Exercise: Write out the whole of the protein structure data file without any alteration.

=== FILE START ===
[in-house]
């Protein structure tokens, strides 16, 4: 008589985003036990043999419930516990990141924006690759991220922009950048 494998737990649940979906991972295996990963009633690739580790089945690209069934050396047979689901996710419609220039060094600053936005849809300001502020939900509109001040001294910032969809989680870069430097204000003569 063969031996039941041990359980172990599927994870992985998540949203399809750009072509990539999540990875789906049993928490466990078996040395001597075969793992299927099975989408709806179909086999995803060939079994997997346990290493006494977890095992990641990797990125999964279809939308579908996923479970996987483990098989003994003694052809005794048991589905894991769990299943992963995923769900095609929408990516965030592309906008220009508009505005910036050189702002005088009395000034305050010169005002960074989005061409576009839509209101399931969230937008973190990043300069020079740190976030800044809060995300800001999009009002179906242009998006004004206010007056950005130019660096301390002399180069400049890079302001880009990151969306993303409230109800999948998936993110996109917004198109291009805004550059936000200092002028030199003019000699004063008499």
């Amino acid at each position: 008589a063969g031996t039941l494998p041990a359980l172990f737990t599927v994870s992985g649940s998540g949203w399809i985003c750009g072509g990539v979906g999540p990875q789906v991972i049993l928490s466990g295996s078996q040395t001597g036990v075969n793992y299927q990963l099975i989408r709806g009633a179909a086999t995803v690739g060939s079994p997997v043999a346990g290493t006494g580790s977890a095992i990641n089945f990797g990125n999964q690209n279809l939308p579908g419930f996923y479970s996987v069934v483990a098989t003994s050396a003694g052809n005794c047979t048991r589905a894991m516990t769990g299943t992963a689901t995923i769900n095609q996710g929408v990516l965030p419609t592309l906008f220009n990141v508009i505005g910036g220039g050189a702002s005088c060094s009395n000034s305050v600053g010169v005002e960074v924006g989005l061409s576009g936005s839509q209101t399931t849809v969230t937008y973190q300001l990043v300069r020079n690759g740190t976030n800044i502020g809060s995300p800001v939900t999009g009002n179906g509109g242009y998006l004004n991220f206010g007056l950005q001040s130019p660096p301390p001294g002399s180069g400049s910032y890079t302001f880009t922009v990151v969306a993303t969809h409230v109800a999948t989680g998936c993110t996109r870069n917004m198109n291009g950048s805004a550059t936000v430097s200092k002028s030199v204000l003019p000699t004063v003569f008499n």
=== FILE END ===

[in-house]
């Protein structure tokens, strides 16, 4: 008589985003036990043999419930516990990141924006690759991220922009950048 494998737990649940979906991972295996990963009633690739580790089945690209069934050396047979689901996710419609220039060094600053936005849809300001502020939900509109001040001294910032969809989680870069430097204000003569 063969031996039941041990359980172990599927994870992985998540949203399809750009072509990539999540990875789906049993928490466990078996040395001597075969793992299927099975989408709806179909086999995803060939079994997997346990290493006494977890095992990641990797990125999964279809939308579908996923479970996987483990098989003994003694052809005794048991589905894991769990299943992963995923769900095609929408990516965030592309906008220009508009505005910036050189702002005088009395000034305050010169005002960074989005061409576009839509209101399931969230937008973190990043300069020079740190976030800044809060995300800001999009009002179906242009998006004004206010007056950005130019660096301390002399180069400049890079302001880009990151969306993303409230109800999948998936993110996109917004198109291009805004550059936000200092002028030199003019000699004063008499």
């Amino acid at each position: 008589a063969g031996t039941l494998p041990a359980l172990f737990t599927v994870s992985g649940s998540g949203w399809i985003c750009g072509g990539v979906g999540p990875q789906v991972i049993l928490s466990g295996s078996q040395t001597g036990v075969n793992y299927q990963l099975i989408r709806g009633a179909a086999t995803v690739g060939s079994p997997v043999a346990g290493t006494g580790s977890a095992i990641n089945f990797g990125n999964q690209n279809l939308p579908g419930f996923y479970s996987v069934v483990a098989t003994s050396a003694g052809n005794c047979t048991r589905a894991m516990t769990g299943t992963a689901t995923i769900n095609q996710g929408v990516l965030p419609t592309l906008f220009n990141v508009i505005g910036g220039g050189a702002s005088c060094s009395n000034s305050v600053g010169v005002e960074v924006g989005l061409s576009g936005s839509q209101t399931t849809v969230t937008y973190q300001l990043v300069r020079n690759g740190t976030n800044i502020g809060s995300p800001v939900t999009g009002n179906g509109g242009y998006l004004n991220f206010g007056l950005q001040s130019p660096p301390p001294g002399s180069g400049s910032y890079t302001f880009t922009v990151v969306a993303t969809h409230v109800a999948t989680g998936c993110t996109r870069n917004m198109n291009g950048s805004a550059t936000v430097s200092k002028s030199v204000l003019p000699t004063v003569f008499n």